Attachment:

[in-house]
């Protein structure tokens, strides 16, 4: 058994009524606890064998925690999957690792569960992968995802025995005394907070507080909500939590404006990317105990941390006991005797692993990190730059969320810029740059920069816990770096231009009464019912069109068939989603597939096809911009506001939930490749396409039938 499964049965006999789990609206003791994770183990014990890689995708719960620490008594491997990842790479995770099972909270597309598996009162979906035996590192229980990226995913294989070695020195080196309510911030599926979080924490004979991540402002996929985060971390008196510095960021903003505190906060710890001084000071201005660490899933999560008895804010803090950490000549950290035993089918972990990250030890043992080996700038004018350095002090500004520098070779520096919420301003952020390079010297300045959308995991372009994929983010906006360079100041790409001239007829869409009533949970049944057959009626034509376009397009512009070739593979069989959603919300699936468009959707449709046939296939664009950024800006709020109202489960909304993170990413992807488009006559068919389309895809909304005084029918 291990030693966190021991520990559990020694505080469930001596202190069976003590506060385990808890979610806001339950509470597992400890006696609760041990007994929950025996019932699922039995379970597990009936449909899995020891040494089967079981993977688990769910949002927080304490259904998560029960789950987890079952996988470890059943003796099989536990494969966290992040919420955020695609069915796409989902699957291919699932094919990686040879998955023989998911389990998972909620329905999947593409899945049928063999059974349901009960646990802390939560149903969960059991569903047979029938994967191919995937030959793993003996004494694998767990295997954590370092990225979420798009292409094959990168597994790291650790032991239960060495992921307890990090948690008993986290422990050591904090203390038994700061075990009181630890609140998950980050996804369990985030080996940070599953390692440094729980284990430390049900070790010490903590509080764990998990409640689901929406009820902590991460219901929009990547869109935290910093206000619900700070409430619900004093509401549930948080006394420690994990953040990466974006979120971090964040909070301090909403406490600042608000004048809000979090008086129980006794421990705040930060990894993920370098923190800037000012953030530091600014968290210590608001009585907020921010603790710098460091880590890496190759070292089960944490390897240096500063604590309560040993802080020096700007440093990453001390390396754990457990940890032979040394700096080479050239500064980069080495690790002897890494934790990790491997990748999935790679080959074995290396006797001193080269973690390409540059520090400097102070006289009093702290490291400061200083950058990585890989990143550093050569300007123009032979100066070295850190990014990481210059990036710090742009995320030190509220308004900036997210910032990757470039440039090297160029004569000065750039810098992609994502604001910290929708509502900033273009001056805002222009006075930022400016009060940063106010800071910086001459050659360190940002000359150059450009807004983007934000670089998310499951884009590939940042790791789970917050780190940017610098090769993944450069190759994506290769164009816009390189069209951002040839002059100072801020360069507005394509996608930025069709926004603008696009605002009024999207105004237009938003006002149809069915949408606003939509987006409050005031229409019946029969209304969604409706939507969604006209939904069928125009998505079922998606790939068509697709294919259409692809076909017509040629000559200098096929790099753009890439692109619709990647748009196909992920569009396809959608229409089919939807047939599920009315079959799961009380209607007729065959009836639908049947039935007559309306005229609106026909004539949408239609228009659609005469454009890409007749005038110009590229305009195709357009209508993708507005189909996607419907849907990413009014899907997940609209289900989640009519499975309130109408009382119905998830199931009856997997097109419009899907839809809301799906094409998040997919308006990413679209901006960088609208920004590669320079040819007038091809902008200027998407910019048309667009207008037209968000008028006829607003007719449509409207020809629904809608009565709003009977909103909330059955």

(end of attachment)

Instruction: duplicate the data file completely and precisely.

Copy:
[in-house]
């Protein structure tokens, strides 16, 4: 058994009524606890064998925690999957690792569960992968995802025995005394907070507080909500939590404006990317105990941390006991005797692993990190730059969320810029740059920069816990770096231009009464019912069109068939989603597939096809911009506001939930490749396409039938 499964049965006999789990609206003791994770183990014990890689995708719960620490008594491997990842790479995770099972909270597309598996009162979906035996590192229980990226995913294989070695020195080196309510911030599926979080924490004979991540402002996929985060971390008196510095960021903003505190906060710890001084000071201005660490899933999560008895804010803090950490000549950290035993089918972990990250030890043992080996700038004018350095002090500004520098070779520096919420301003952020390079010297300045959308995991372009994929983010906006360079100041790409001239007829869409009533949970049944057959009626034509376009397009512009070739593979069989959603919300699936468009959707449709046939296939664009950024800006709020109202489960909304993170990413992807488009006559068919389309895809909304005084029918 291990030693966190021991520990559990020694505080469930001596202190069976003590506060385990808890979610806001339950509470597992400890006696609760041990007994929950025996019932699922039995379970597990009936449909899995020891040494089967079981993977688990769910949002927080304490259904998560029960789950987890079952996988470890059943003796099989536990494969966290992040919420955020695609069915796409989902699957291919699932094919990686040879998955023989998911389990998972909620329905999947593409899945049928063999059974349901009960646990802390939560149903969960059991569903047979029938994967191919995937030959793993003996004494694998767990295997954590370092990225979420798009292409094959990168597994790291650790032991239960060495992921307890990090948690008993986290422990050591904090203390038994700061075990009181630890609140998950980050996804369990985030080996940070599953390692440094729980284990430390049900070790010490903590509080764990998990409640689901929406009820902590991460219901929009990547869109935290910093206000619900700070409430619900004093509401549930948080006394420690994990953040990466974006979120971090964040909070301090909403406490600042608000004048809000979090008086129980006794421990705040930060990894993920370098923190800037000012953030530091600014968290210590608001009585907020921010603790710098460091880590890496190759070292089960944490390897240096500063604590309560040993802080020096700007440093990453001390390396754990457990940890032979040394700096080479050239500064980069080495690790002897890494934790990790491997990748999935790679080959074995290396006797001193080269973690390409540059520090400097102070006289009093702290490291400061200083950058990585890989990143550093050569300007123009032979100066070295850190990014990481210059990036710090742009995320030190509220308004900036997210910032990757470039440039090297160029004569000065750039810098992609994502604001910290929708509502900033273009001056805002222009006075930022400016009060940063106010800071910086001459050659360190940002000359150059450009807004983007934000670089998310499951884009590939940042790791789970917050780190940017610098090769993944450069190759994506290769164009816009390189069209951002040839002059100072801020360069507005394509996608930025069709926004603008696009605002009024999207105004237009938003006002149809069915949408606003939509987006409050005031229409019946029969209304969604409706939507969604006209939904069928125009998505079922998606790939068509697709294919259409692809076909017509040629000559200098096929790099753009890439692109619709990647748009196909992920569009396809959608229409089919939807047939599920009315079959799961009380209607007729065959009836639908049947039935007559309306005229609106026909004539949408239609228009659609005469454009890409007749005038110009590229305009195709357009209508993708507005189909996607419907849907990413009014899907997940609209289900989640009519499975309130109408009382119905998830199931009856997997097109419009899907839809809301799906094409998040997919308006990413679209901006960088609208920004590669320079040819007038091809902008200027998407910019048309667009207008037209968000008028006829607003007719449509409207020809629904809608009565709003009977909103909330059955």